However, for those not put off by the short-term costs and the amount of time and effort involved the rewards can be enormous, as glass products manufacturer Pilkington found when it implemented an integrated IT system for planning and scheduling float glass production across its plants in Europe.Following a series of acquisitions and the building of new facilities the company was left with a mixed IT infrastructure and, as the project manager Phil Roberts explains, each country, or in some cases each plant, had its own data, ways of working and peculiar IT systems.As a result, comparing manufacturing or distribution costs was extremely difficult. "We ended up with all sorts of mainframe-type systems down to manual-based systems," he says. "This was one of the rationales behind it all - there was no easy way to get visibility."
Pilkington started to look into integrating its disparate systems and conducting feasibility studies in early 1997. The company knew it wanted to operate on more of a European perspective but was not sure whether to take a country-by-country or a more centralised approach. So, Roberts says, the company looked at every business process, to identify those that needed to be changed. "Effectively what we came up with was a huge change-management scheme," he says.
Although Pilkington decided that centralising functions like manufacturing, purchasing and finance was impractical, it decided to centralise its IT function. The result was a new server centre in Gelsenkirchen, Germany, which is networked to all of Pilkington's other European sites. The location was chosen because Germany is one of the company's biggest markets, it has the highest number of Pilkington plants and the team there already had skills in SAP software, which had been chosen as the base for the whole project.
Roberts says the decision to use SAP R/3 enterprise software was taken early on. "At that time there was only really SAP that could fulfil our requirements in one solution," he says. "We needed to be on one integrated system to help us to be more efficient and use what we had more effectively. We did not want multiple pieces of software that we had to bolt together."
The company decided to roll out the software across 11 of its European manufacturing plants, covering finance, fixed assets, purchasing, inventory management, warehouse management, production planning, sales, distribution and plant maintenance.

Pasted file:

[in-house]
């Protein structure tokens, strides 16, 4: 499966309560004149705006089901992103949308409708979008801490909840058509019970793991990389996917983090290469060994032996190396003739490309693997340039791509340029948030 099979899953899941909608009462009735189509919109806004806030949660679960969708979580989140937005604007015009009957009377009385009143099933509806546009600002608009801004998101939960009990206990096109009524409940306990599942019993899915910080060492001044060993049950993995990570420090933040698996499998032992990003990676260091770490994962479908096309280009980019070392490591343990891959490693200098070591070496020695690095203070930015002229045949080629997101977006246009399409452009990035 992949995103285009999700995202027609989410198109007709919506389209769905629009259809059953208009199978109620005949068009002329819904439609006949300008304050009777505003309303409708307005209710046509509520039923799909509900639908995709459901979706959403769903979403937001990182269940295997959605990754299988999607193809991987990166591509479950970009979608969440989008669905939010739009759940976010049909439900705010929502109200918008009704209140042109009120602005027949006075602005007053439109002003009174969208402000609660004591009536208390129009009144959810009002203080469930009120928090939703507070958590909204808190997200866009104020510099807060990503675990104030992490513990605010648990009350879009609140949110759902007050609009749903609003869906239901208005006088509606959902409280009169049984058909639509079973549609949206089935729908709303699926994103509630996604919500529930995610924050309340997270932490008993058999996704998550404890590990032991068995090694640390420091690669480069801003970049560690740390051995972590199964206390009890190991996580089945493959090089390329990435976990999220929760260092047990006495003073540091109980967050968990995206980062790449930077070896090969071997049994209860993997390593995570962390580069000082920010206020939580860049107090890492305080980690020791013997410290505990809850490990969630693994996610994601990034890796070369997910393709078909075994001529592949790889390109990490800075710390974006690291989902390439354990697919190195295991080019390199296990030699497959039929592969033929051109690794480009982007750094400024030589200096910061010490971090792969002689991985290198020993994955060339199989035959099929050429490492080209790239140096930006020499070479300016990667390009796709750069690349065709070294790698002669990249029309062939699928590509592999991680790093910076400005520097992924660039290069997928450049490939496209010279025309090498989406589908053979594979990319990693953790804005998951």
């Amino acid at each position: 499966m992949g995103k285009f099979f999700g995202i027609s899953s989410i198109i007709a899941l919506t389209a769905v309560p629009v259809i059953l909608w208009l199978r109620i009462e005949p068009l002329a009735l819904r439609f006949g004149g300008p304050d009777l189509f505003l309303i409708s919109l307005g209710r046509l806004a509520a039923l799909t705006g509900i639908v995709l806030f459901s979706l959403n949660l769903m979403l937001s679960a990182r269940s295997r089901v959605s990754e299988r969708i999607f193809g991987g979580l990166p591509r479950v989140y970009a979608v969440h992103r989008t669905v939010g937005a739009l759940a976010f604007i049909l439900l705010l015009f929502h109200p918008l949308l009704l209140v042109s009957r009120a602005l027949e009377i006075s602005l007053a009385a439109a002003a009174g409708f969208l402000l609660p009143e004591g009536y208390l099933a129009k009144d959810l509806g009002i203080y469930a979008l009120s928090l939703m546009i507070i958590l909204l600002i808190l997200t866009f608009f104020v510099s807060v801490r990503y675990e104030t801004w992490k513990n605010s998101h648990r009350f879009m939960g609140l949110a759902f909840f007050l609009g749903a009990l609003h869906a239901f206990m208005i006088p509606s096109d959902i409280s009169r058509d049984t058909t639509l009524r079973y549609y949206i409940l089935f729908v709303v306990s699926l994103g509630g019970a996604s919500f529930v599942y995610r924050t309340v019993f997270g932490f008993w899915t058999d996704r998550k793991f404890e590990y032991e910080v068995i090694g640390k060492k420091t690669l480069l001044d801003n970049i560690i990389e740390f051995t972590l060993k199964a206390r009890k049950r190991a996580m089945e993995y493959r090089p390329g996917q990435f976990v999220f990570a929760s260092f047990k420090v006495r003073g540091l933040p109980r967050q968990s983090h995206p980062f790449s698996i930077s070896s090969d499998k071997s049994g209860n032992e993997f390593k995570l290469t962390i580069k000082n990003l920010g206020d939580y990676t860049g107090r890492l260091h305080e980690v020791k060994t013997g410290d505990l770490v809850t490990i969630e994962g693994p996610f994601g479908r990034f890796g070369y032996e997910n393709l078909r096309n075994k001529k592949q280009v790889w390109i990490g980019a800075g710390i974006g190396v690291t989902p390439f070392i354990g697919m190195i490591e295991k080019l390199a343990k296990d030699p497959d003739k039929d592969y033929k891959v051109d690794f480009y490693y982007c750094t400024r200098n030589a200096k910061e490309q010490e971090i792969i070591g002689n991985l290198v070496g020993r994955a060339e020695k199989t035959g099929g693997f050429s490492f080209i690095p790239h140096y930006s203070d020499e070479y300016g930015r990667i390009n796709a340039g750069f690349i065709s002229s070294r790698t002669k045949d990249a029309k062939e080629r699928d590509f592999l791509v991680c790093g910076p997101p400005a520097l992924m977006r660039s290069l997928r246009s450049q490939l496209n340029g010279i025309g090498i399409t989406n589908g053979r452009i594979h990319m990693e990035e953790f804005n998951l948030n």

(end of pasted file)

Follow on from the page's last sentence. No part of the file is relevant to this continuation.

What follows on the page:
Following the initial feasibility study, the next steps were winning board approval and assembling a project team. Roberts says the company made a point of using staff from both the business and the IT side and the project team included representatives from most of the company's European plants. It also included staff from consultancy Diagonal.
The team's first tasks were to work out a timescale and redefine the new business processes which would form the basis of the system. Roberts says the multinational team was involved at each stage and had a say in all of the major changes, which it tested with "system walk-throughs". The team also formulated the change management programme, which ensured that all affected personnel were trained in the new ways of working in advance of the system going live, Roberts says.
Getting user and senior management buy-in was a key early goal. "We got sign off at every stage," says Roberts, and the team worked closely with the heads of department to show them the potential savings in their areas in order to get them interested in completing the project. Directors signed off the proposals individually and a steering group reported every month during the board meeting. "It is a continual process of involving them and communicating with them," Roberts says. A project charter compiled at the outset was also instrumental in achieving user buy-in, while helping to manage the scope of the project.
The system was rolled out on a country-by-country basis, with the UK first to adopt it. The implementation was split into two phases: finance, costing and asset management went live in September 1999; and production, planning, warehouse management, sales and distribution, and shopfloor data collection systems went live in May 2000.